Today, Committee on Homeland Security Ranking Member Bennie G. Thompson (D-MS) delivered the following prepared remarks for the Transportation
Security subcommittee hearing entitled "TSA's Surface Inspection Program: Strengthening Security or Squandering Scant Resources?":
"Last Congress, under Democratic leadership, we held several hearings and conducted rigorous oversight of the security of all modes of transportation. Today, the hearing suggests that we will evaluate one part of the Department's surface mass transportation security programs.
It is unfortunate that neither TSA nor the Inspector General could be here to provide greater context on the security challenges we will explore today. I look forward to testimony from TSA and the IG at future hearings. Additionally, if it becomes clear that TSA has not adequately engaged the stakeholders, I hope that the Subcommittee will raise those concerns with TSA.
The Ranking Member has discussed the threat posed by terrorists to mass transportation systems in other nations. This Subcommittee must ask whether Congress is doing enough to ensure that this nation's highways, subways and rail systems are safe.
The 9/11 Act clearly set forth TSA's responsibilities in securing all modes of transportation. Unfortunately, TSA's record of implementing functional surface security programs does not indicate that the agency has branched out from an almost singular focus on aviation security. While I recognize the importance of aviation security, I also know that we cannot move forward if we only look back. And in this instance, forward movement would not be extremely difficult. For
instance, there are two critical surface regulations required by the 9/11 Act to address frontline employee security training and security assessments.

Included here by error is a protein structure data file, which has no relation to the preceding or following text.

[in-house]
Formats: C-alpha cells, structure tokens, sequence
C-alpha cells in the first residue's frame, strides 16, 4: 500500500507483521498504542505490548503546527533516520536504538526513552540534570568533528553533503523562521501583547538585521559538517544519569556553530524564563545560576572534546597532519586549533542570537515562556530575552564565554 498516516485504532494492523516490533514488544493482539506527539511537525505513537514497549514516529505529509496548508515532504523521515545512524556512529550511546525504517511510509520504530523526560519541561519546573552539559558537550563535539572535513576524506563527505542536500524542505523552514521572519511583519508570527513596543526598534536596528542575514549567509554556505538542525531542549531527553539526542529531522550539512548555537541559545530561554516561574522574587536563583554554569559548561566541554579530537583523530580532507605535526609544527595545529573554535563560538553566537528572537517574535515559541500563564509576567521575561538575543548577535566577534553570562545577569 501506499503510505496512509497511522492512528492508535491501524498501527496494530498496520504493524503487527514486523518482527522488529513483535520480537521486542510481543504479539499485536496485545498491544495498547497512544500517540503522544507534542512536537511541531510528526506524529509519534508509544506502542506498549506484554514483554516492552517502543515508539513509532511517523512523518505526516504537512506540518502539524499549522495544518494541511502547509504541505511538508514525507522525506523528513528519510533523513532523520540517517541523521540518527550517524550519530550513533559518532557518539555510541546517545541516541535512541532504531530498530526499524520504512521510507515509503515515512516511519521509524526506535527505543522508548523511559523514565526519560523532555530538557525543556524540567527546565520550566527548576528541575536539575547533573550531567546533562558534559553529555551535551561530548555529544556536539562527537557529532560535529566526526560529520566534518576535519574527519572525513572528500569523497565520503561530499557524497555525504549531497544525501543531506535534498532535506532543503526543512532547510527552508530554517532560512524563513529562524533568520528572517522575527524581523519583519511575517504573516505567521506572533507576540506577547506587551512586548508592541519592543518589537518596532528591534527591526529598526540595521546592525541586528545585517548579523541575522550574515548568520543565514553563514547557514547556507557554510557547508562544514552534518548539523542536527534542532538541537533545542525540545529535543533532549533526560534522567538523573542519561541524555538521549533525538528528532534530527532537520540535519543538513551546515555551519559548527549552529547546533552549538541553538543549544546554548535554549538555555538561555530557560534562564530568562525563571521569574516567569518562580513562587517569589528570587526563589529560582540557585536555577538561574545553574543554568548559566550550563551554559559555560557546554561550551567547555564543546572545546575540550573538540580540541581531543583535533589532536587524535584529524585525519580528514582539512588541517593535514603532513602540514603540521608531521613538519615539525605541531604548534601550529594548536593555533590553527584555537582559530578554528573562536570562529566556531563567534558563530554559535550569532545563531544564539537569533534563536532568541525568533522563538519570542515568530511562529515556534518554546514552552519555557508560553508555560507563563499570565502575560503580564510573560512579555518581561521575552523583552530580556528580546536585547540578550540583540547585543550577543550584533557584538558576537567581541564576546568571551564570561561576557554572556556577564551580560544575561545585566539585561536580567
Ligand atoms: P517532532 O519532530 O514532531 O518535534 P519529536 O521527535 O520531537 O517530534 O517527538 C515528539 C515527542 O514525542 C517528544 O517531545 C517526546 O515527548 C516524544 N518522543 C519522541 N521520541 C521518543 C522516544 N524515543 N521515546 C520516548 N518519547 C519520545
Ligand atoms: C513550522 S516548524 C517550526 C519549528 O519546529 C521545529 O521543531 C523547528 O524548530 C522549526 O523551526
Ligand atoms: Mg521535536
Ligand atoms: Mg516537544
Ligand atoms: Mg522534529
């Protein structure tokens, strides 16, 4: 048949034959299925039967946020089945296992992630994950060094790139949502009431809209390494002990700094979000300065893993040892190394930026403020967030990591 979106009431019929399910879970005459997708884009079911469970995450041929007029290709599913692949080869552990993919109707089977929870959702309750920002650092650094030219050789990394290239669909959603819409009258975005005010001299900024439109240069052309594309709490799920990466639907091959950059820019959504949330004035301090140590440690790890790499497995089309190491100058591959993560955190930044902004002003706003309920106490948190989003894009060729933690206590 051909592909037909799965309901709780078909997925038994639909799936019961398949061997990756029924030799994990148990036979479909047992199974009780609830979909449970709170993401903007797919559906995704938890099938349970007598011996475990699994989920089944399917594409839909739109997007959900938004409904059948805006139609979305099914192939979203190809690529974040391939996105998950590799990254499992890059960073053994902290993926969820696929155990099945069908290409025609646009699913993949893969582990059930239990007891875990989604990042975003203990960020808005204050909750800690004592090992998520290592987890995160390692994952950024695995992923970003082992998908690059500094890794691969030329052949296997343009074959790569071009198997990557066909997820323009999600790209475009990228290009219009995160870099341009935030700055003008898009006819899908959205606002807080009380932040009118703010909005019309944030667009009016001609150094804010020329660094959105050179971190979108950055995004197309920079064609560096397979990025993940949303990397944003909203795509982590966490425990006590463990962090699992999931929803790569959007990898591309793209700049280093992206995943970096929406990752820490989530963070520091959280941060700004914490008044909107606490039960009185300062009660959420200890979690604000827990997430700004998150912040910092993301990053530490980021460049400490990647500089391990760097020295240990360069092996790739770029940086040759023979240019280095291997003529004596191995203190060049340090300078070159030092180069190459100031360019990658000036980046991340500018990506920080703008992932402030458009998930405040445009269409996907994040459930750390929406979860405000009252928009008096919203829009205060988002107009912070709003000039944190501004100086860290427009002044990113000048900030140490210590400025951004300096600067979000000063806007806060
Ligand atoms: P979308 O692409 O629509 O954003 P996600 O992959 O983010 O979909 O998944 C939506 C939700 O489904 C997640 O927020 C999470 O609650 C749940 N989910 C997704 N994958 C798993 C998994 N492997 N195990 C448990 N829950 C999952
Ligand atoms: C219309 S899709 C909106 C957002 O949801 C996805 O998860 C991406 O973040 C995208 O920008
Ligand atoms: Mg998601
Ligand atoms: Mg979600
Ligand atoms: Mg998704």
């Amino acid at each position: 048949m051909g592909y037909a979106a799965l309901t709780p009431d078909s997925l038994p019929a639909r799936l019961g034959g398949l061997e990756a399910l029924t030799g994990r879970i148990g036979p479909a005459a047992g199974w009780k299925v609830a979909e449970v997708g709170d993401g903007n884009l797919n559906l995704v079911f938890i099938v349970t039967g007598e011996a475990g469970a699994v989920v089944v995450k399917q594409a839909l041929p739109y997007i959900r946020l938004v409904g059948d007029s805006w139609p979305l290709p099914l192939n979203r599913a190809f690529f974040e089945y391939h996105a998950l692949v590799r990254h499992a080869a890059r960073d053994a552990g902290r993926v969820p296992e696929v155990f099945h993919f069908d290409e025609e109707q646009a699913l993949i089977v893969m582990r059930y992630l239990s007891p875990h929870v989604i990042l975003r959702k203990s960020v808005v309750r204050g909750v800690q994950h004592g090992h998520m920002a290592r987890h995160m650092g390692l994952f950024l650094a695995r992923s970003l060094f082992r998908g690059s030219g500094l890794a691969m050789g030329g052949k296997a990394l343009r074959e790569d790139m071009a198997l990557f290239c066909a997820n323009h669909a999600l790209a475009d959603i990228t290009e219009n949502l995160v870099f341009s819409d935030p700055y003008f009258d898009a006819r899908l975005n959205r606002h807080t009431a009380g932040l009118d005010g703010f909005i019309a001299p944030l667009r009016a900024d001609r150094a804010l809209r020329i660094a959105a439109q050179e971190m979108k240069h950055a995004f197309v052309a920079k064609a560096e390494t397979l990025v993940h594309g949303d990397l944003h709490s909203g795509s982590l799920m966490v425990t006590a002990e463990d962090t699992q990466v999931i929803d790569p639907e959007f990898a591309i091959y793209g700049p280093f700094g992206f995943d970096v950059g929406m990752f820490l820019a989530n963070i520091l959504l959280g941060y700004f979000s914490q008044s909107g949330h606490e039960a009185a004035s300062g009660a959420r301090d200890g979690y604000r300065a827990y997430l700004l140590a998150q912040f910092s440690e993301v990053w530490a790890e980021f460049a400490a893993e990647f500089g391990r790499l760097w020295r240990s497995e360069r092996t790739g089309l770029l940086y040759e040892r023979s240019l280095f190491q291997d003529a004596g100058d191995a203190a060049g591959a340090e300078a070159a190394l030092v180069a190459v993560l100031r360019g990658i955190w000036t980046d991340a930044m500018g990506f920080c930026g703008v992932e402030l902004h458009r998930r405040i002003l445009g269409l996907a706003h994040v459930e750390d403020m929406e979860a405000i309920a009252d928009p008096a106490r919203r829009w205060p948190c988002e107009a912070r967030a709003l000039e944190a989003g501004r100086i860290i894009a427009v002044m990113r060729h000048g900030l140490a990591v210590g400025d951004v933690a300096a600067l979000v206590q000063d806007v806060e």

Those regulations are more than three years overdue. Publishing those regulations for notice and comment would constitute forward movement. Ensuring that our owners, operators and frontline workers receive the proper guidance and training for security awareness is critical to creating the kind of layered security system in surface transportation that we strive to create in
Today, we will hear about a TSA-administered program that begins to build the foundation for such training regulations. First Observer, with a limited budget, has managed to garner the endorsement of 137 industries and affiliate associations. I look forward to hearing more about the program and how our witnesses propose that we work together to build a comprehensive
surface and mass transit security program.
I also want to take a moment to address DHS's delays in fully implementing the Transportation Worker Identification Credential (TWIC) Program.
The SAFE Port Act of 2006 authorizes the TWIC Program to be administered jointly by TSA and the Coast Guard. The TWIC program focuses on protecting the Nation's maritime transportation facilities and vessels.
After initial delays, all maritime workers were required to obtain biometric TWICs by April 2009.
To date, over 2 million longshoremen, truckers, merchant mariners, and rail and vessel crew members have undergone extensive homeland security and criminal background checks to secure TWICs.
However, DHS has made little progress in establishing nationwide standards for TWIC readers.
The law required DHS to issue final regulations for the deployment of TWIC readers based on pilot results by April 2011. I have received reports that the TWIC program will not be fully implemented until late 2014.
Under current law, beginning in October 2012, workers will be required to renew their TWICs at a cost of $132.50 each. I would hope that the Department will find a way to assure that these workers will not have to pay this renewal fee until card readers are in place and operational.
I welcome our witnesses today and look forward to a frank assessment of the problems and potential solutions for moving forward and strengthening TSA's surface transportation security program."